but yes yes to developing the 'feel' of writing the word.
ASByatt could you explain how using letter names rather than sounds prevents a child writing wot and fier?
If a child is aware that the /o/ sound following a /w/ sound is often written with an "a" and they know that /w/ can be written "w" or "wh" they can work out the correct spelling
Ah I knew someone would jump on my comments!
Please let me repeat what I said before - I would look to include an additional stage, I didn't say that I would use letter names rather than sounds, I would absolutely use both!!!!! - With sounds/phonemes first.....
Erebus, are you talking about my ds1?
Same problem here, with both my older dc (youngest is pre-reading). And they are both in top sets for literacy.
I agree that context is relevant, because the only times my dc are consistent in the correct spelling, whether list or text, is when we have studied the word as part of a set of homophones - eg there/their/they're.
the sounds are turned into letter names because otherwise children end up stuck at 'wot' and 'fier' etc and wanting to write 'ch' or 'ee' phonemes for example still leaves them with spelling choices.......
But the child isn't in any way 'naming' the letter/s which spell the sound. They naming the sound as they write it - so they say /th/ as they write 't' 'h'. This associates the 'sound' with the 'feel' of it in that particular word.
Later I have no quarrel with the use of letter names if the person using them is an expert speller, but it is just as easy to identify letters by the sounds associated with them as it is by the name associated with them and I don't think children should be discouraged from doing whichever makes spelling easier for them.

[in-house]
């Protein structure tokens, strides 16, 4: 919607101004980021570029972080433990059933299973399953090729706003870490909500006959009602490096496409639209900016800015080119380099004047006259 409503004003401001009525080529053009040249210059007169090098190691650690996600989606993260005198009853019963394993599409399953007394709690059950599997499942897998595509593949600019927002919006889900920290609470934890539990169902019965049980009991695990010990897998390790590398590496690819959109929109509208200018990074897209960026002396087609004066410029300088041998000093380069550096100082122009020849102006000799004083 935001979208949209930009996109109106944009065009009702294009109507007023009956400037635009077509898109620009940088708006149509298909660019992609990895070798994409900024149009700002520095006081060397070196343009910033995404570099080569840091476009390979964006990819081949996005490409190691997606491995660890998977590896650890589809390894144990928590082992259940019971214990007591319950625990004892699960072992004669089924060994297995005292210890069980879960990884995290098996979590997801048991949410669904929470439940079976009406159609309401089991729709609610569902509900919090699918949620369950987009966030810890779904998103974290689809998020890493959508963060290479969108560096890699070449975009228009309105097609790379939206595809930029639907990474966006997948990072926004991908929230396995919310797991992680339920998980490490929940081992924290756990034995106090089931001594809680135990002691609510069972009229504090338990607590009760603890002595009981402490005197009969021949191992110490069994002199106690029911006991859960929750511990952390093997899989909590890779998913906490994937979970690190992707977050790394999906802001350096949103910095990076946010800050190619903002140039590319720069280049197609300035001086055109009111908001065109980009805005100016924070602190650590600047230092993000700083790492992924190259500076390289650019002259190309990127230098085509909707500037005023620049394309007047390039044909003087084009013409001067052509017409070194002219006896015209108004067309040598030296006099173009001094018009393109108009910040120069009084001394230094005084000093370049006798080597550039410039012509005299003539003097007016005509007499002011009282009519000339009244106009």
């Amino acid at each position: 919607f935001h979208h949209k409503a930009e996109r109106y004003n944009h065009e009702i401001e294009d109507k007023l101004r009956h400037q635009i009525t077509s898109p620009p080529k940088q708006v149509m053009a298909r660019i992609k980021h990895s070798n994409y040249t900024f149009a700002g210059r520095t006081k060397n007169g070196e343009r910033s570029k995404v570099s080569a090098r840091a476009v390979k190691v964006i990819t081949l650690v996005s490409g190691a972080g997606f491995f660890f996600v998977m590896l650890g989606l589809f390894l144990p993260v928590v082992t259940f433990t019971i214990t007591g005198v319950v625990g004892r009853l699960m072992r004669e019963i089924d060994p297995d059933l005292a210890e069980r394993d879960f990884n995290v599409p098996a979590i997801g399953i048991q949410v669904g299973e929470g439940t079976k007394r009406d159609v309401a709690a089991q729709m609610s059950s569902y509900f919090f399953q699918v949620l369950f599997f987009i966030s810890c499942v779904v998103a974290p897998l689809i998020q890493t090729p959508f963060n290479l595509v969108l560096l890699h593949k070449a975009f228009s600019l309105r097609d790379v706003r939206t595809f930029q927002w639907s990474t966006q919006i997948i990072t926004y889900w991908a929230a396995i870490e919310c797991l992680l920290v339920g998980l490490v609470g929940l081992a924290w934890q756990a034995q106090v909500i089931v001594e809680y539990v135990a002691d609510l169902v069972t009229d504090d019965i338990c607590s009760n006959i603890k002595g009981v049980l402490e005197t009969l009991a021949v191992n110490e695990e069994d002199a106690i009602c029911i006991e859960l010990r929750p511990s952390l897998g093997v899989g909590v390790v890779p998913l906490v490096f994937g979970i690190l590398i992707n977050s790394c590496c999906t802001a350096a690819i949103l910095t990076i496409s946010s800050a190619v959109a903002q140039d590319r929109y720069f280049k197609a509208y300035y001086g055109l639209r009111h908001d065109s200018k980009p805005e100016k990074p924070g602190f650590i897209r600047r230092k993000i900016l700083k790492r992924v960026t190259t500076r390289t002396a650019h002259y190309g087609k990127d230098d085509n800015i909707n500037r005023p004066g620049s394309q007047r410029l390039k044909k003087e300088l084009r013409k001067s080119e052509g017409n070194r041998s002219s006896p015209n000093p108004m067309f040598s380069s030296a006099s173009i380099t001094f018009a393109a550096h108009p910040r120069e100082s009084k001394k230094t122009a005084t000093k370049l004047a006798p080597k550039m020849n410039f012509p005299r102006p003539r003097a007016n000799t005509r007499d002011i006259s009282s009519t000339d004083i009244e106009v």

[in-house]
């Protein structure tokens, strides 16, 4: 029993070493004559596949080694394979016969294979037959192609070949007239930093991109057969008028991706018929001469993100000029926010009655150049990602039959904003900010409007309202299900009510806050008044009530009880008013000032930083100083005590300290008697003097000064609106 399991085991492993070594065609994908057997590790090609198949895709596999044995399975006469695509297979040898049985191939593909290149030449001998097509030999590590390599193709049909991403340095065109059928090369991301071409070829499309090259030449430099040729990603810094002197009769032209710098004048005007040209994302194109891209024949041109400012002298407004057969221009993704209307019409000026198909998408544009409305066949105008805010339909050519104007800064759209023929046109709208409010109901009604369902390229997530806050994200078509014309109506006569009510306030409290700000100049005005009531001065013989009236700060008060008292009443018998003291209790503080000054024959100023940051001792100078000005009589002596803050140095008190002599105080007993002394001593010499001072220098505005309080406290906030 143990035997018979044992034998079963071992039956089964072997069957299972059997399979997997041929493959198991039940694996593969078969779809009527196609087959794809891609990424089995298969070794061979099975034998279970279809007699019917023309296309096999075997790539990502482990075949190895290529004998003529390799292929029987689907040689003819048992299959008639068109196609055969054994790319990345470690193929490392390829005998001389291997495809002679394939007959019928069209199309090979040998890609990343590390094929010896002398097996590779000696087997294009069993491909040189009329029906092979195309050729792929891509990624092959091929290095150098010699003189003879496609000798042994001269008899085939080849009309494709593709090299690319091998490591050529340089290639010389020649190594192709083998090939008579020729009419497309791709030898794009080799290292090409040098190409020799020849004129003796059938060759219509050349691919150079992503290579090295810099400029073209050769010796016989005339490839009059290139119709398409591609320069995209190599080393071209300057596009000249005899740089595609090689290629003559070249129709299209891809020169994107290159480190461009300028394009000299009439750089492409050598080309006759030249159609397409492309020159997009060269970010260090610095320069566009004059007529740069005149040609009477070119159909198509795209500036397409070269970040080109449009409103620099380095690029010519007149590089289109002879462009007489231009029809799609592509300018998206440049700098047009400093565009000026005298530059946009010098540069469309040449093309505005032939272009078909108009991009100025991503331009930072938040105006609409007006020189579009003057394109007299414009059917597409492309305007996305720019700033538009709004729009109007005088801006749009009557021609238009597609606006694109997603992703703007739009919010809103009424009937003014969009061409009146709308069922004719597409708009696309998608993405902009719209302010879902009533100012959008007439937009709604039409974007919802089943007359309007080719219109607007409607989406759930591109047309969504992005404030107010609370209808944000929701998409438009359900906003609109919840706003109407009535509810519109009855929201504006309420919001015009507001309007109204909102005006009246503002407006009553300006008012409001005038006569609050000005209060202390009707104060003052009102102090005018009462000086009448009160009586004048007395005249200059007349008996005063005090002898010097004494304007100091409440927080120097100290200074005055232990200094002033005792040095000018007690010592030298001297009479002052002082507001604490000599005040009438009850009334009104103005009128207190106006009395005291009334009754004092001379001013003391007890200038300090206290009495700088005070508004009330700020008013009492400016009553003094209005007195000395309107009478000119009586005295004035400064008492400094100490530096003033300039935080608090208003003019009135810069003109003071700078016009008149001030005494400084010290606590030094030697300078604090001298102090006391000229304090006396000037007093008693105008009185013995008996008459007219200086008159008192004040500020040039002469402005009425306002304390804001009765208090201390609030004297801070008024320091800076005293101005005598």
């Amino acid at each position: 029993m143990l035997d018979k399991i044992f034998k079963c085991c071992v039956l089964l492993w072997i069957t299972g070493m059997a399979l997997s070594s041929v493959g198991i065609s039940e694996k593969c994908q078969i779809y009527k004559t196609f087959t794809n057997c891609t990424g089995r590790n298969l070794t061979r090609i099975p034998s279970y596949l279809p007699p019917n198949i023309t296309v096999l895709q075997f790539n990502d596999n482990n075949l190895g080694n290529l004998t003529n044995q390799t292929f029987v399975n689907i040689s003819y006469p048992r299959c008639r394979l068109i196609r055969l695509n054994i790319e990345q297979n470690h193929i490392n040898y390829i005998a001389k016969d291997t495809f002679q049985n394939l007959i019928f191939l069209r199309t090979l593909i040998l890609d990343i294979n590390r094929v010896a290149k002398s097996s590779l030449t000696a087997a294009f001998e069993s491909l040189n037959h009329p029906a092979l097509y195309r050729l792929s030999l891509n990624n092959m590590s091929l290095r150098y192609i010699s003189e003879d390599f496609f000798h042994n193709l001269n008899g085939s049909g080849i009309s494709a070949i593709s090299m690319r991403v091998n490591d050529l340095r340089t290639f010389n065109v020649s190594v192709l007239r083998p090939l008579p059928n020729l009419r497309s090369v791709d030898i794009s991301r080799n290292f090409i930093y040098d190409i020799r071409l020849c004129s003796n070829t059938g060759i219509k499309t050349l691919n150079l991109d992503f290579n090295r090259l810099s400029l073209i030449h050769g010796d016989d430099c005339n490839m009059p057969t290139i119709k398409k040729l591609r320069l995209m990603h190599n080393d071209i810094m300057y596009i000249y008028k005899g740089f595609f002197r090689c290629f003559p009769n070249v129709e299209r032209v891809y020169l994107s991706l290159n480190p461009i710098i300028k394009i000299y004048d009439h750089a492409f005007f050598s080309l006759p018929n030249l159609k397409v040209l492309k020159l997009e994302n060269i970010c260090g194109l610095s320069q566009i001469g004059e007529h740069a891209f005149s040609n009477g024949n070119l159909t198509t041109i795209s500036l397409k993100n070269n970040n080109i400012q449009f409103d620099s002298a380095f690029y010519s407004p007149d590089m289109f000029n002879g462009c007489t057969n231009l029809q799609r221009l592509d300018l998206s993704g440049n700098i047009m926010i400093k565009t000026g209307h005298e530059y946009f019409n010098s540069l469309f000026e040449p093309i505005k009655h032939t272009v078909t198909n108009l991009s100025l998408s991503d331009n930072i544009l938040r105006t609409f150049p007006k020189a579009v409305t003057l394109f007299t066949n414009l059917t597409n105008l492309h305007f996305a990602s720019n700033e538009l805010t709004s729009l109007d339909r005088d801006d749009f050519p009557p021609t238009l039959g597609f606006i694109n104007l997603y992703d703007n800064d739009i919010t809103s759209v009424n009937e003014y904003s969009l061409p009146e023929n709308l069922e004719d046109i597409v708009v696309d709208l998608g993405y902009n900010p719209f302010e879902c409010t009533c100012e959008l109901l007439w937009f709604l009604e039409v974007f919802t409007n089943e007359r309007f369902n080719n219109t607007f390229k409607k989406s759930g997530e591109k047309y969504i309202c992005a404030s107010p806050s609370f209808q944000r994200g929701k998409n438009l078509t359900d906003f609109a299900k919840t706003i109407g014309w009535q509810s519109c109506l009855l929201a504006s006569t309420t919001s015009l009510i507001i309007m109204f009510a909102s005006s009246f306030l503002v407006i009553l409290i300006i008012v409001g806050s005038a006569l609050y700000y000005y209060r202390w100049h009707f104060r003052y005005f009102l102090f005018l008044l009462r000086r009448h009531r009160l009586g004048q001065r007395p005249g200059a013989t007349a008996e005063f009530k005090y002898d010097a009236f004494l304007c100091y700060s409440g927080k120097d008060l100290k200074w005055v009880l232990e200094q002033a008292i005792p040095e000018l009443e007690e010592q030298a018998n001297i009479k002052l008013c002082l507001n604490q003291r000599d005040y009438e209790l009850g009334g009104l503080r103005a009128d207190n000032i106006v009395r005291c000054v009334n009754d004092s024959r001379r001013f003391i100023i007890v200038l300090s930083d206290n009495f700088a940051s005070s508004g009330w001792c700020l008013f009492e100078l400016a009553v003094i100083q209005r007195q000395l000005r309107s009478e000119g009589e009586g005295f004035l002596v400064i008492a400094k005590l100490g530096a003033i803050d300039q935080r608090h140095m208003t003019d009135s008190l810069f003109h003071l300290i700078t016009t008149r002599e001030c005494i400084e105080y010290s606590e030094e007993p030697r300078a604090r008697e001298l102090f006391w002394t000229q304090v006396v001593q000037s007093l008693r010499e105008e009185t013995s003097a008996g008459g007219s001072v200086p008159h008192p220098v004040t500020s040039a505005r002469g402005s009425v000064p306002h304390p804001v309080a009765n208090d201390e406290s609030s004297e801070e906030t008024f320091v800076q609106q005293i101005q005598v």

maizie - ' but it is just as easy to identify letters by the sounds associated with them as it is by the name associated with them and I don't think children should be discouraged from doing whichever makes spelling easier for them'.
But you see - and this is in response to mrz too - I feel that this is where the opaque orthography of English is unhelpful, because IME some learners do find it hard to remember more than one spelling choice for a certain phoneme, so the requirement to turn phonemes into letter names serves as a reminder that identifying the phonemes is not the final stage in writing the word, if that makes sense? (Be gentle with me pls, it's Sunday night!)
But really, I agree with so much of what you're (both) saying and don't wish to split hairs. Essentially, as you say, it's important to acknowledge (and make use of!) what works for that particular child/young person.
Letter names are fine if you already know how to spell the word (if I were to spell something out to an adult I would use names) but not really helpful if you don't and unfortunately as the OP says even children who regularly get 100% in tests by learning the whole word can rarely apply it independently.
I am absolutely not talking about rote learning of the whole word using letter names.
Sorry that sounded snippy - not intended!
Can you believe that I'm madly trying to finsih sorting loads of stuff for tomorrow morning.........
I'm trying to adjust my maths planning now I know my class don't understand numbers
Eeeeek that sounds like good fun!
Erebus, have you checked for dyslexia? because while some of this is normal, what you are reporting is also a feature of many people who are dyslexics, as lisad points out, which can be quite difficult to identify until about this age. Our DS, highly articulate, can recall complex words when tested by us; has a reasonable chance in a spelling test, and limited chance in writing more generally. The little words have almost no chance at all of being right. No caps, limited use of full stops. We were told he was stupid or idle and although can recognise elements of that and of boydom, it's not the full picture. His wonderful secondary school tests all y7s for dyslexia and bingo. He walks tall thanks to the equally wonderful ed psych saying he wasn't stupid but he would have to work hard for the rest of his life and focus more and it was just tough but he could do it. Never have I seen such a change. Most, not all, of the teachers are very understanding; he is now laptop happy and gets more time in exams. We have to use other mechanisms on a whole range of things.
Join the discussion
Please login first.